None of the flight attendants on Turkish Airlines spoke English. When I asked for details about landing and immigration procedures provided in Turkish only, I got the “deer in the headlight” look. The plane landed away from the terminal, so we disembarked down the plank and took a bus to immigration. I followed the other passengers – they were stoic, moved quickly, and seemed focused on getting to the front of any lines. I made my way through passport control and discovered I had to get a visa (30 Euros cash) not at but BEFORE immigration. The immigration officer reprimanded me.

Istiklal Caddesi Musician

Turkey isn’t a member of the European Schengen countries that “abolished internal borders with other member nations and have unrestricted movement of people, goods, services, and capital”. I knew a Turkish entry visa was necessary but was mistaken thinking that happened when passing through immigration – lesson well learned.

Blue Mosque

I felt slightly rattled and hoped I’d make it to the baggage carousel in time to retrieve my luggage. After waiting in the passport control line, then walking to the visa counter to pay for my visa, passing through immigration a second time, and finally finding the right baggage carousel, all the other passengers had already collected their luggage. Some kind person removed mine from the carousel and placed it aside – luckily my baggage was still there and unharmed! The other good luck was a calm, patient airport pickup service. I was late, but they quietly waited for me. I chilled during the ride to my hotel in the Beyoğlu District on the European side of the Bosphorus.

Hagia Sophia

Ramadan

In Istanbul, May 27th to June 24th is the 2017 Islamic holy month of Ramadan. It’s a mellow, happy time – a “month of fasting, prayer, empathy, and celebration across Turkey”. During Ramadan, Istanbul is even “more special than usual”. “Istanbul-style Ramadan” is lighthearted and liberal compared to other Muslim countries.

Tünel Underground Tram

Ramadan Customs

“During Ramadan, there’s a feeling of anticipation in the air. Multiple calls to prayer are even more vivid. After sunset, it’s a festive atmosphere with music and soft lights. Trees are draped with small, coloured fairy lights and mosques display sparkling celebratory messages between their minarets. Families and friends come out together to promenade. Stalls sell religious items and provide traditional snacks for children.”

Güllaç

Pide

Şekerpare

Baklava Shop

Except for the more conservative Muslim districts, during Ramadan restaurants, bars, and clubs are generally open as usual. They become especially busy at sunset – the time for fast to be broken, called iftar in Turkish. Some restaurants offer a special banquet-like iftar menu with unusual dishes on display – an opportunity to taste something new!

Mosque Cat

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“In Istanbul, May 27th to June 24th is the 2017 Islamic holy month of Ramadan – a month of fasting, prayer, empathy, and celebration across Turkey””

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Istanbul Iftar Table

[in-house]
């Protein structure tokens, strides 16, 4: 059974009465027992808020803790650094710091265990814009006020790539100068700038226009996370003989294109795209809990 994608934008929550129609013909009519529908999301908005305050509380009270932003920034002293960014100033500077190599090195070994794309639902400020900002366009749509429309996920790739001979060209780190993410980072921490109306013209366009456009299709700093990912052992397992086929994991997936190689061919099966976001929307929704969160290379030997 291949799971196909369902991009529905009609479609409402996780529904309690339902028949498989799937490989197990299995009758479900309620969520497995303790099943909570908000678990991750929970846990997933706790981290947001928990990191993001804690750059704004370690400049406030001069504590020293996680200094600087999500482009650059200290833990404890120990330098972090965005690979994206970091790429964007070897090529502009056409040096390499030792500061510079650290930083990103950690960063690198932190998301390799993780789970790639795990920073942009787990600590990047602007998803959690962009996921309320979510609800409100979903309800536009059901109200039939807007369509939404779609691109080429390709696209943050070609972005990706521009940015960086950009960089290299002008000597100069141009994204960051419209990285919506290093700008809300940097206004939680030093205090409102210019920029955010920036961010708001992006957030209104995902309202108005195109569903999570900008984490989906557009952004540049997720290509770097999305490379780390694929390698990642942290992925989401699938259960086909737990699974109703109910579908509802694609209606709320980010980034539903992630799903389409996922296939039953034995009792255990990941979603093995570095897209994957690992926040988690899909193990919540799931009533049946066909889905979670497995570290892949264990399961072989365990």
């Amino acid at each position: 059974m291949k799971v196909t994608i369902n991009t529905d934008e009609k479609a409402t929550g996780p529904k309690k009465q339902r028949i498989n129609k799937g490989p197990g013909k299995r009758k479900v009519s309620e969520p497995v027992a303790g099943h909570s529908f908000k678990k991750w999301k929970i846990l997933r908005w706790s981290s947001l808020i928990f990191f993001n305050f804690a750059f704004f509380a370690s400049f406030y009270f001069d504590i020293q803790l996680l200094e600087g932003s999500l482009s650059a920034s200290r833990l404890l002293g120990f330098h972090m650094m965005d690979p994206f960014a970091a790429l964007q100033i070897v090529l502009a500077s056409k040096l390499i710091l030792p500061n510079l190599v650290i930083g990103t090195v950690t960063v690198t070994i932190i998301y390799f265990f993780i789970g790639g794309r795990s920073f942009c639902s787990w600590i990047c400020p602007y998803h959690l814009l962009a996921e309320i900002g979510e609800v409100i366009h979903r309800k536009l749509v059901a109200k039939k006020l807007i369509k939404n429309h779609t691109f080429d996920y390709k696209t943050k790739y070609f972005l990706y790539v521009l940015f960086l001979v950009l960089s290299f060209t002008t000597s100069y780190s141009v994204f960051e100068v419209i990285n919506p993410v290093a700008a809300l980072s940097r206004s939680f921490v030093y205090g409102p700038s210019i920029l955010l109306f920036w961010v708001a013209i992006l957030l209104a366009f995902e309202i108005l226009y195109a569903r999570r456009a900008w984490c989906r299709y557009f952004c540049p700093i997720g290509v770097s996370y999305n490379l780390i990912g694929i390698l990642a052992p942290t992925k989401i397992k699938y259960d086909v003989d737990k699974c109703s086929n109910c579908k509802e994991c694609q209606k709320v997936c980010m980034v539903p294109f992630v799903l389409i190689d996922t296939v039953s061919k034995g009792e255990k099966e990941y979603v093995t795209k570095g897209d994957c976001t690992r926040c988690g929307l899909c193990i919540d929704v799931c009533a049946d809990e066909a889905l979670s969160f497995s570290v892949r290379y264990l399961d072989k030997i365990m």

Even if you’re not Muslim and haven’t fasted you can join an iftar table. Temporary “marquee tents in crowded public areas allow local families to enjoy iftar provided by the neighborhood’s district governors”.  Along Istiklal Caddesi near my hotel, there’s a large iftar picnic. Special foods enjoyed during Ramadan include:

  • Pide – a large baked round flatbread for sharing
  • Güllaç – a pudding with pomegranate seeds and pistachio nuts

Street Musician

Blind Street Musician

Islamic Singers

Young Street Musician

Street Musician

Baklava

Baklava is one of my favorite sweets, and last night I stopped at a shop along Istiklal Caddesi to buy some of the treats. The person who waited on me explained the various kinds of baklava – he pointed to a special baklava only made during Ramadan – called şekerpare (sheh-ker-pah-reh). Şekerpare is prepared by “baking soft balls of almond based pastry dipped in thick lemon-flavored syrup”. It’s incredible!

Istanbul Districts

Istanbul Districts

Istanbul and Bosphorus-Map

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“In Turkey, sweet foods symbolize happiness and goodwill, and no special occasion is complete without sweets and candies.”

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Inside Blue Mosque

“Golden baklava baked pastries drizzled with syrup served with rich clotted cream, crumbly homemade halvah with roasted pine nuts, cheese fillings served hot, custards sprinkled with rose-water and ground nuts, honey, and strings of walnuts coated in grape molasses. Each version is delicious, but they’re more than that. Desserts and candies are an essential part of every meal and a symbol of hospitality to visitors.”

Street Musicians Istanbul

Ramadan Music

During Ramadan, you hear “nasheeds” – Islamic singers – everywhere. I’ve noticed the sweet exotic sounds made by street musicians playing wonderful traditional Turkish instruments. In some neighborhoods, an hour or so before dawn, “Ramadan drummers and their entourage walk the streets while beating rhythm to wake everyone in time for sahur – the early morning meal eaten before sunrise and fasting.”

Tünel Tunnel

Tünel Tunnel Bosphorus Strait

Transportation

The last day of Ramadan, streets are hectic with “everyone trying to reach extended family for the three-day Şeker Bayram (sugar feast) – also called Eid al-Fitr.” Şeker Bayram marks the end of Ramadan. It’s a busy day on trams, ferries, and subway.

Galata Tower from Bosphorus

I’m happy staying in the Beyoğlu (Pera) district on Istanbul European side – a quarter block from Istiklal Caddesi (Independence Avenue) which is interesting and always hopping! Bought an Istanbul Card good for metros, ferries, funiculars, and tramways. Metro and tram connections are nearby. Yesterday I visited the magnificent Blue Mosque and Hagia Sophia on the old historic side. I took the special Tünel tram that goes under the Golden Horn – an inlet of the Bosphorus Strait – connecting Sultanahmet with Karaköy and Beyoğlu.

Blue Mosque Tiles

Blue Mosque Dome

Riding ferries and exploring the amazing Bosphorus islands is next! Istanbul’s skyline is best seen from the water. I’ve become lazy about taking photos, partly because of the intense, constantly moving crowds. Photographs don’t do justice to Istanbul….